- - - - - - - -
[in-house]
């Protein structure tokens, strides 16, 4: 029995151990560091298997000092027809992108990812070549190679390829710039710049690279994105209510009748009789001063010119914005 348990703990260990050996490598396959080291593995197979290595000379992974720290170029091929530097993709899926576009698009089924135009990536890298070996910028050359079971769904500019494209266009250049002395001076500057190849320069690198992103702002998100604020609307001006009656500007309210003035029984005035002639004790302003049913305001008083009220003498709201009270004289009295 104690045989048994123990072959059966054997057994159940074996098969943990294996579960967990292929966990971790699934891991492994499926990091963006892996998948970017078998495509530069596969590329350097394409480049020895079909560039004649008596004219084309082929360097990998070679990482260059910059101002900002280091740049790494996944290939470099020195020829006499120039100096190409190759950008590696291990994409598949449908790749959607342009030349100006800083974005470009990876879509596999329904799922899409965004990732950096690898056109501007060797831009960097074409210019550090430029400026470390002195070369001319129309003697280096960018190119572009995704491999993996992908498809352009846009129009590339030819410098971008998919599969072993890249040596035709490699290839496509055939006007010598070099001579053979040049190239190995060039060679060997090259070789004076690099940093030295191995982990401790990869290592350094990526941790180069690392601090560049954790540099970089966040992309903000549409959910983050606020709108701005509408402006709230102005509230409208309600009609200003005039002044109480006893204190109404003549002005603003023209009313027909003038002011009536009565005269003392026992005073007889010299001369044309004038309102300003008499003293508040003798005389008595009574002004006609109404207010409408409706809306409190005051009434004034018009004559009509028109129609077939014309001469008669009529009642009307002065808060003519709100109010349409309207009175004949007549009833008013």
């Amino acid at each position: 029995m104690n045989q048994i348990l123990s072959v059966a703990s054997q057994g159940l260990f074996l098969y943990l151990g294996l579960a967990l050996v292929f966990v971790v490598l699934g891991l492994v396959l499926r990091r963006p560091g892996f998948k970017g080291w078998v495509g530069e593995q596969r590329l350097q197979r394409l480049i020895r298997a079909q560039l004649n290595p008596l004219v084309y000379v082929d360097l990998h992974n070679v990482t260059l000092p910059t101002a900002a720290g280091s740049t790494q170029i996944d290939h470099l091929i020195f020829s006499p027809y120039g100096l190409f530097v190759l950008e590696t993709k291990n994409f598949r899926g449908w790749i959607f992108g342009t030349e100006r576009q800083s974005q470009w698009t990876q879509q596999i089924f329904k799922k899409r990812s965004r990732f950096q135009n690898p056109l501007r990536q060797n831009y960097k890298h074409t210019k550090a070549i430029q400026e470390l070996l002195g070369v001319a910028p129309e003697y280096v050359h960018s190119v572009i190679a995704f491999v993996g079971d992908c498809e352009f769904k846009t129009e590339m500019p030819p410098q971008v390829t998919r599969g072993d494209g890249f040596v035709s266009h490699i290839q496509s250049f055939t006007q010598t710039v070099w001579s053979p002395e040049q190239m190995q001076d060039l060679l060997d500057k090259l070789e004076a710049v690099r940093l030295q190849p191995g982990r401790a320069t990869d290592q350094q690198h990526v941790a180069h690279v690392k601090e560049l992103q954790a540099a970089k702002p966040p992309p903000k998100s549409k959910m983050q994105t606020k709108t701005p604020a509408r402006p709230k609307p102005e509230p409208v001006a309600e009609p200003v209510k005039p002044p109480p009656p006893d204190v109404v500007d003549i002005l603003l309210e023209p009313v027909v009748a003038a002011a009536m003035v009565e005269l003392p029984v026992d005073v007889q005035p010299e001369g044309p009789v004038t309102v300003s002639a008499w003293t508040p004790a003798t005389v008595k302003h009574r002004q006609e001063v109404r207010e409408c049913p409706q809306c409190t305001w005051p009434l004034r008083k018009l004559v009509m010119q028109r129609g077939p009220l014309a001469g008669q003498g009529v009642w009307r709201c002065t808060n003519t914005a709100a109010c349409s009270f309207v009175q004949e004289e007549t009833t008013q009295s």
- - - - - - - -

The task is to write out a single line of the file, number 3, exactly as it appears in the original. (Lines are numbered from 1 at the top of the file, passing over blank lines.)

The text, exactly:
């Amino acid at each position: 029995m104690n045989q048994i348990l123990s072959v059966a703990s054997q057994g159940l260990f074996l098969y943990l151990g294996l579960a967990l050996v292929f966990v971790v490598l699934g891991l492994v396959l499926r990091r963006p560091g892996f998948k970017g080291w078998v495509g530069e593995q596969r590329l350097q197979r394409l480049i020895r298997a079909q560039l004649n290595p008596l004219v084309y000379v082929d360097l990998h992974n070679v990482t260059l000092p910059t101002a900002a720290g280091s740049t790494q170029i996944d290939h470099l091929i020195f020829s006499p027809y120039g100096l190409f530097v190759l950008e590696t993709k291990n994409f598949r899926g449908w790749i959607f992108g342009t030349e100006r576009q800083s974005q470009w698009t990876q879509q596999i089924f329904k799922k899409r990812s965004r990732f950096q135009n690898p056109l501007r990536q060797n831009y960097k890298h074409t210019k550090a070549i430029q400026e470390l070996l002195g070369v001319a910028p129309e003697y280096v050359h960018s190119v572009i190679a995704f491999v993996g079971d992908c498809e352009f769904k846009t129009e590339m500019p030819p410098q971008v390829t998919r599969g072993d494209g890249f040596v035709s266009h490699i290839q496509s250049f055939t006007q010598t710039v070099w001579s053979p002395e040049q190239m190995q001076d060039l060679l060997d500057k090259l070789e004076a710049v690099r940093l030295q190849p191995g982990r401790a320069t990869d290592q350094q690198h990526v941790a180069h690279v690392k601090e560049l992103q954790a540099a970089k702002p966040p992309p903000k998100s549409k959910m983050q994105t606020k709108t701005p604020a509408r402006p709230k609307p102005e509230p409208v001006a309600e009609p200003v209510k005039p002044p109480p009656p006893d204190v109404v500007d003549i002005l603003l309210e023209p009313v027909v009748a003038a002011a009536m003035v009565e005269l003392p029984v026992d005073v007889q005035p010299e001369g044309p009789v004038t309102v300003s002639a008499w003293t508040p004790a003798t005389v008595k302003h009574r002004q006609e001063v109404r207010e409408c049913p409706q809306c409190t305001w005051p009434l004034r008083k018009l004559v009509m010119q028109r129609g077939p009220l014309a001469g008669q003498g009529v009642w009307r709201c002065t808060n003519t914005a709100a109010c349409s009270f309207v009175q004949e004289e007549t009833t008013q009295s």